Horrible Bosses

Synopsis: For Nick (Jason Bateman), Kurt (Jason Sudeikis) and Dale (Charlie Day), the only thing that would make the daily grind more tolerable would be to grind their intolerable bosses into dust. Quitting is not an option, so, with the benefit of a few too many drinks and some dubious advice from a hustling ex-con, the three friends devise a convoluted and seemingly foolproof plan to rid themselves of their respective employers…permanently. There’s only one problem: even the best-laid plans are only as foolproof as the brains behind them.

Horrible Bosses 7.5

Once in a while you want to watch something that’s not too challenging: ideally, it should provide a few laughs along the way; if you’re lucky, it’ll be dumb enough to lose your mind and smart enough to lose yourself.

‘Horrible Bosses’ is such a film.

It’s not great cinema, none of it is anything outstanding, really, and you won’t clamour for a sequel. But it had its moments, if you can get beyond a couple sticking points:

Firstly, you have to be able to laugh at others’ discomfort: the three leads have bosses that make you wince with discomfort (even if it can be funny in a twisted way). Also, you have to have a high threshold for un-PC humour: I was astounded that the potential of rape can be considered good for a laugh (presumably because, in this case, it applies to men instead of women). Thirdly, you have to enjoy the notion of revenge: after all, if you have any qualms about characters seeking to eradicate their bosses, you shouldn’t be watching this.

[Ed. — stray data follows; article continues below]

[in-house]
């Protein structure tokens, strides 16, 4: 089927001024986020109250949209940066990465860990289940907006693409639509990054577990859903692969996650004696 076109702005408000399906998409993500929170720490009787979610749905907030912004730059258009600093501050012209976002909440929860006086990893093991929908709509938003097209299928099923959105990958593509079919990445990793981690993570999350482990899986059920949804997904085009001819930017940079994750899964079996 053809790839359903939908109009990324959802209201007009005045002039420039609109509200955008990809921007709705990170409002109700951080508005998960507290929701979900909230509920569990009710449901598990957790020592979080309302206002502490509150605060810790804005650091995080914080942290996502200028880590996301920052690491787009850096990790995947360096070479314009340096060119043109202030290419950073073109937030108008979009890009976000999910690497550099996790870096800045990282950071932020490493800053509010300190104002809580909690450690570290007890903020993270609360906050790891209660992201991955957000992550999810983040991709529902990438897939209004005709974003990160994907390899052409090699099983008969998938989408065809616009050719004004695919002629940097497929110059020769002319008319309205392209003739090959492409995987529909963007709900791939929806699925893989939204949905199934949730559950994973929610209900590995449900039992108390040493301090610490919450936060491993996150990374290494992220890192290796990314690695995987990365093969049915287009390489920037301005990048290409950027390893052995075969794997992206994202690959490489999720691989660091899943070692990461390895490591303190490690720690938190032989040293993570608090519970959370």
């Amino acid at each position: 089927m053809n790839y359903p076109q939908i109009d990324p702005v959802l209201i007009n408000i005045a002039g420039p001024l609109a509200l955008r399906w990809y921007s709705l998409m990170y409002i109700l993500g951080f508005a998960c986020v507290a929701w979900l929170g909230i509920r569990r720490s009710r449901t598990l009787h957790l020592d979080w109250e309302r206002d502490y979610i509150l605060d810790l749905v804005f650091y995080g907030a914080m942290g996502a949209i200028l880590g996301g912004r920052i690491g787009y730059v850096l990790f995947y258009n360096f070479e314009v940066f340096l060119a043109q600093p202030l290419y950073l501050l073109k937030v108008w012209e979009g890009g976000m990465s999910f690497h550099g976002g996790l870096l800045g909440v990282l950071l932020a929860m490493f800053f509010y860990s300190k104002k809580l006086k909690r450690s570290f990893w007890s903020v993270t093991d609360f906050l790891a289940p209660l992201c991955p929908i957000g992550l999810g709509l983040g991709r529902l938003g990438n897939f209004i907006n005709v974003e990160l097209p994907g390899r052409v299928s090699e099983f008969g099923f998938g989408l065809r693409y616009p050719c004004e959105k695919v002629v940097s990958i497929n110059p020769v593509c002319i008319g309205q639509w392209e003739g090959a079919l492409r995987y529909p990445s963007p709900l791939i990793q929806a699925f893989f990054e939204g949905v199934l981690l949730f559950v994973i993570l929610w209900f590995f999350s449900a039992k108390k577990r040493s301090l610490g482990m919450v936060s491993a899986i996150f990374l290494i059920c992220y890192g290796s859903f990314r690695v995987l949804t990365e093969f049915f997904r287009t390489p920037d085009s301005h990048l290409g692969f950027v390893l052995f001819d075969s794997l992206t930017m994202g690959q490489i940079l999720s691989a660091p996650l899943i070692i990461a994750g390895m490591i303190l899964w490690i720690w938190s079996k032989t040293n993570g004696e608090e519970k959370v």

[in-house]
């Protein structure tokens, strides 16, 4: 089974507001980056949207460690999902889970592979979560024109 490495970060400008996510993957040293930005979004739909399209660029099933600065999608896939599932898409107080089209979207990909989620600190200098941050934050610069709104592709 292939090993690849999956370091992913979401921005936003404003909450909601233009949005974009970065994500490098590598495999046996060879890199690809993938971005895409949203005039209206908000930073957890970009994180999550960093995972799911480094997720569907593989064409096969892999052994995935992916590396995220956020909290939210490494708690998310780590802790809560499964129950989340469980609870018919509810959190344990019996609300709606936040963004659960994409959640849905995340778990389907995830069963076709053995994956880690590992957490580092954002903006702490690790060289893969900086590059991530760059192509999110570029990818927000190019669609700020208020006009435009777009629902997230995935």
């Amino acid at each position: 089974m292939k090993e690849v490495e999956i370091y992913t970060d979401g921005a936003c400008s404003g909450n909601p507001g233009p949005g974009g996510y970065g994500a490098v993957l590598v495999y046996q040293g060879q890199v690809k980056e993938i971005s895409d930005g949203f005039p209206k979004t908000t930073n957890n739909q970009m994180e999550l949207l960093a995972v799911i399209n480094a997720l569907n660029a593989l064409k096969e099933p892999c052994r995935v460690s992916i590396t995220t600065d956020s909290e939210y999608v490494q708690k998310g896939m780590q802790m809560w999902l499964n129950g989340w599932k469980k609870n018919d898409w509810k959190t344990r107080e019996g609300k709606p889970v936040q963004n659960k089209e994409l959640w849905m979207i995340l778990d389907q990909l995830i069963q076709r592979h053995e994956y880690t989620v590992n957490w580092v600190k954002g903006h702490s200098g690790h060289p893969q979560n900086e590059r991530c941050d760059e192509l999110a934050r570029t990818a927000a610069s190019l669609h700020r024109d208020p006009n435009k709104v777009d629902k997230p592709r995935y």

The cast is decent enough, and their characters’ motivations are mostly within the realms of the believable. Even Jennifer Aniston’s outrageously improper boss was credible, when one understands her victim’s legal constraints (it still doesn’t explain his appeal, however). And, while there are plenty of times when things could go down a more logical route, suspension of disbelief isn’t particularly required – especially given the context. The direction is pretty plain, but nothing to complain about – it is a comedy, after all, not ‘Lawrence of Arabia’. Overall, it’s a decent quality film.

‘Horrible Bosses’ may not be a class act, fine art or an award winner, but it is certainly not a horrible film. The audience seemed to enjoy itself, in any case.

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